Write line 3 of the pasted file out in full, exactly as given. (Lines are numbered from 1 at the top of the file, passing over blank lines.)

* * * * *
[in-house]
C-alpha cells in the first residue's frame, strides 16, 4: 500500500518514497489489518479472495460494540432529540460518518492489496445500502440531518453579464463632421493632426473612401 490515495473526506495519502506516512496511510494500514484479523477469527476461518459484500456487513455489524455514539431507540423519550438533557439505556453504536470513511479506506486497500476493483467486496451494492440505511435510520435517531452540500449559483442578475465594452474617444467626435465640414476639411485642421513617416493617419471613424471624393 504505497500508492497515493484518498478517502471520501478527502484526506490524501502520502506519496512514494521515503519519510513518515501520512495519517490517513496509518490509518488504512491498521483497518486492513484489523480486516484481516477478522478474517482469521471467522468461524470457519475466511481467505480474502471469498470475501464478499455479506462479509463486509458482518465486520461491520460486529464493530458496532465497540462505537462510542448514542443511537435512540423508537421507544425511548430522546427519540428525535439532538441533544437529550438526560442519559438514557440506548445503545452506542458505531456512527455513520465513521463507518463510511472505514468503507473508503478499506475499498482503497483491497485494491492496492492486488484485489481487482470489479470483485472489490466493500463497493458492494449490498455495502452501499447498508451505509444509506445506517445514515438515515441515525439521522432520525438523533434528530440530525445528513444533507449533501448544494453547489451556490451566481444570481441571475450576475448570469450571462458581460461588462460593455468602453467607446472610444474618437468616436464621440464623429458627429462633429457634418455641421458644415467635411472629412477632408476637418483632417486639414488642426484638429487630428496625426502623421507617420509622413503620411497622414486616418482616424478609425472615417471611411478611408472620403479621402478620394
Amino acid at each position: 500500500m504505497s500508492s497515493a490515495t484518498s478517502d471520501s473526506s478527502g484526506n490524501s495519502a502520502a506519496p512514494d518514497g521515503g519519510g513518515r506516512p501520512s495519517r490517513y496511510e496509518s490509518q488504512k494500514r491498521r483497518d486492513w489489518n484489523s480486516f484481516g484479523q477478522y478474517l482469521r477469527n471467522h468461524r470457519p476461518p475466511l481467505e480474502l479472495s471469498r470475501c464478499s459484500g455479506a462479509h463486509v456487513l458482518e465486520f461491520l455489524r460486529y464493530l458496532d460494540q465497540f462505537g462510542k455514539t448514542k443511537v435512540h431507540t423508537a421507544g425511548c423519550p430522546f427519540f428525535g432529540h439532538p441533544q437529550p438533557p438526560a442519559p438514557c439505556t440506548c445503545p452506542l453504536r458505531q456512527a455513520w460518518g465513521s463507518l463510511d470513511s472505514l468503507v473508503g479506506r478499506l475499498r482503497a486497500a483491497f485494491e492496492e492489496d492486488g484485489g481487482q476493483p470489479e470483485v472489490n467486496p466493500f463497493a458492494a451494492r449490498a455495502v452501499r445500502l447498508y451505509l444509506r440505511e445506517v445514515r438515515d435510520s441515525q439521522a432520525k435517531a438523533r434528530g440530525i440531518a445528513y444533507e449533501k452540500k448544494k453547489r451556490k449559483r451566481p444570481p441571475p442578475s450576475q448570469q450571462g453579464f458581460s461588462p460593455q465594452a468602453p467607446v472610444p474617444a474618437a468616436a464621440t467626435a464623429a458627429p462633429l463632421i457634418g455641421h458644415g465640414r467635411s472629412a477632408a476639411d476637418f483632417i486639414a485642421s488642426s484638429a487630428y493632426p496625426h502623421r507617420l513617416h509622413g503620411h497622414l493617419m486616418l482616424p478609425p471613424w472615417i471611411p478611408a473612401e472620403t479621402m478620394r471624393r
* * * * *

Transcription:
Amino acid at each position: 500500500m504505497s500508492s497515493a490515495t484518498s478517502d471520501s473526506s478527502g484526506n490524501s495519502a502520502a506519496p512514494d518514497g521515503g519519510g513518515r506516512p501520512s495519517r490517513y496511510e496509518s490509518q488504512k494500514r491498521r483497518d486492513w489489518n484489523s480486516f484481516g484479523q477478522y478474517l482469521r477469527n471467522h468461524r470457519p476461518p475466511l481467505e480474502l479472495s471469498r470475501c464478499s459484500g455479506a462479509h463486509v456487513l458482518e465486520f461491520l455489524r460486529y464493530l458496532d460494540q465497540f462505537g462510542k455514539t448514542k443511537v435512540h431507540t423508537a421507544g425511548c423519550p430522546f427519540f428525535g432529540h439532538p441533544q437529550p438533557p438526560a442519559p438514557c439505556t440506548c445503545p452506542l453504536r458505531q456512527a455513520w460518518g465513521s463507518l463510511d470513511s472505514l468503507v473508503g479506506r478499506l475499498r482503497a486497500a483491497f485494491e492496492e492489496d492486488g484485489g481487482q476493483p470489479e470483485v472489490n467486496p466493500f463497493a458492494a451494492r449490498a455495502v452501499r445500502l447498508y451505509l444509506r440505511e445506517v445514515r438515515d435510520s441515525q439521522a432520525k435517531a438523533r434528530g440530525i440531518a445528513y444533507e449533501k452540500k448544494k453547489r451556490k449559483r451566481p444570481p441571475p442578475s450576475q448570469q450571462g453579464f458581460s461588462p460593455q465594452a468602453p467607446v472610444p474617444a474618437a468616436a464621440t467626435a464623429a458627429p462633429l463632421i457634418g455641421h458644415g465640414r467635411s472629412a477632408a476639411d476637418f483632417i486639414a485642421s488642426s484638429a487630428y493632426p496625426h502623421r507617420l513617416h509622413g503620411h497622414l493617419m486616418l482616424p478609425p471613424w472615417i471611411p478611408a473612401e472620403t479621402m478620394r471624393r